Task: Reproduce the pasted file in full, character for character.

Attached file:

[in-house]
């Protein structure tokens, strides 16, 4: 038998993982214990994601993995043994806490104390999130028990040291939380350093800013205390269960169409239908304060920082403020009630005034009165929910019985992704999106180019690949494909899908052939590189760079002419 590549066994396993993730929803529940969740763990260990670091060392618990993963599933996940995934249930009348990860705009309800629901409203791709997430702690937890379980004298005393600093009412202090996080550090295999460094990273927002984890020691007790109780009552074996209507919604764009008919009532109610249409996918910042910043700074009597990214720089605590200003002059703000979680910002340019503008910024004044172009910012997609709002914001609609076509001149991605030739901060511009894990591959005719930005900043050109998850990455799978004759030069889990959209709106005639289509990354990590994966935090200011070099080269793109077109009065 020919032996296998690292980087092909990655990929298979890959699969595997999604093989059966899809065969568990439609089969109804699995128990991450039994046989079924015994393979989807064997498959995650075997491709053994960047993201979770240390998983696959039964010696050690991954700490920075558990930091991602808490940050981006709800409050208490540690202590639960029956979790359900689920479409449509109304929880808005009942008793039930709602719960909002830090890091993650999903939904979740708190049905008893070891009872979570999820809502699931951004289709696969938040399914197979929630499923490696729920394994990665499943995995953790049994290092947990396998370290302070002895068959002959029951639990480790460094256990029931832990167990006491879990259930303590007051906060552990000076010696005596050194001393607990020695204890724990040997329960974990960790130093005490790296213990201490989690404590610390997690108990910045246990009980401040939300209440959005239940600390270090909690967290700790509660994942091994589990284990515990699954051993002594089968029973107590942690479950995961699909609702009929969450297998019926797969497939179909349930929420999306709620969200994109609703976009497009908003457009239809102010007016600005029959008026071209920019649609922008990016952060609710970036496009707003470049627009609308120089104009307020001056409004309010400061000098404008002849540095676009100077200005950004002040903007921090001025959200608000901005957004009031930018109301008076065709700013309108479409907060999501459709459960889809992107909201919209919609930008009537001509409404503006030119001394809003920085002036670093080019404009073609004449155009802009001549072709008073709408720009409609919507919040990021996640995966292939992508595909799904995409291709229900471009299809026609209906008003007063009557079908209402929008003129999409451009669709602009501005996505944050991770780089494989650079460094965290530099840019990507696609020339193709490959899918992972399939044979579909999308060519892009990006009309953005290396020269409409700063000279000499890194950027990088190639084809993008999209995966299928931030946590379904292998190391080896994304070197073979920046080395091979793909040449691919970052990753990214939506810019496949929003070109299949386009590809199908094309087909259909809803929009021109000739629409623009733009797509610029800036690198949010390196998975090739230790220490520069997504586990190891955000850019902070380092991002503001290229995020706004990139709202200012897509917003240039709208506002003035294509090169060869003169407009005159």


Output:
[in-house]
């Protein structure tokens, strides 16, 4: 038998993982214990994601993995043994806490104390999130028990040291939380350093800013205390269960169409239908304060920082403020009630005034009165929910019985992704999106180019690949494909899908052939590189760079002419 590549066994396993993730929803529940969740763990260990670091060392618990993963599933996940995934249930009348990860705009309800629901409203791709997430702690937890379980004298005393600093009412202090996080550090295999460094990273927002984890020691007790109780009552074996209507919604764009008919009532109610249409996918910042910043700074009597990214720089605590200003002059703000979680910002340019503008910024004044172009910012997609709002914001609609076509001149991605030739901060511009894990591959005719930005900043050109998850990455799978004759030069889990959209709106005639289509990354990590994966935090200011070099080269793109077109009065 020919032996296998690292980087092909990655990929298979890959699969595997999604093989059966899809065969568990439609089969109804699995128990991450039994046989079924015994393979989807064997498959995650075997491709053994960047993201979770240390998983696959039964010696050690991954700490920075558990930091991602808490940050981006709800409050208490540690202590639960029956979790359900689920479409449509109304929880808005009942008793039930709602719960909002830090890091993650999903939904979740708190049905008893070891009872979570999820809502699931951004289709696969938040399914197979929630499923490696729920394994990665499943995995953790049994290092947990396998370290302070002895068959002959029951639990480790460094256990029931832990167990006491879990259930303590007051906060552990000076010696005596050194001393607990020695204890724990040997329960974990960790130093005490790296213990201490989690404590610390997690108990910045246990009980401040939300209440959005239940600390270090909690967290700790509660994942091994589990284990515990699954051993002594089968029973107590942690479950995961699909609702009929969450297998019926797969497939179909349930929420999306709620969200994109609703976009497009908003457009239809102010007016600005029959008026071209920019649609922008990016952060609710970036496009707003470049627009609308120089104009307020001056409004309010400061000098404008002849540095676009100077200005950004002040903007921090001025959200608000901005957004009031930018109301008076065709700013309108479409907060999501459709459960889809992107909201919209919609930008009537001509409404503006030119001394809003920085002036670093080019404009073609004449155009802009001549072709008073709408720009409609919507919040990021996640995966292939992508595909799904995409291709229900471009299809026609209906008003007063009557079908209402929008003129999409451009669709602009501005996505944050991770780089494989650079460094965290530099840019990507696609020339193709490959899918992972399939044979579909999308060519892009990006009309953005290396020269409409700063000279000499890194950027990088190639084809993008999209995966299928931030946590379904292998190391080896994304070197073979920046080395091979793909040449691919970052990753990214939506810019496949929003070109299949386009590809199908094309087909259909809803929009021109000739629409623009733009797509610029800036690198949010390196998975090739230790220490520069997504586990190891955000850019902070380092991002503001290229995020706004990139709202200012897509917003240039709208506002003035294509090169060869003169407009005159």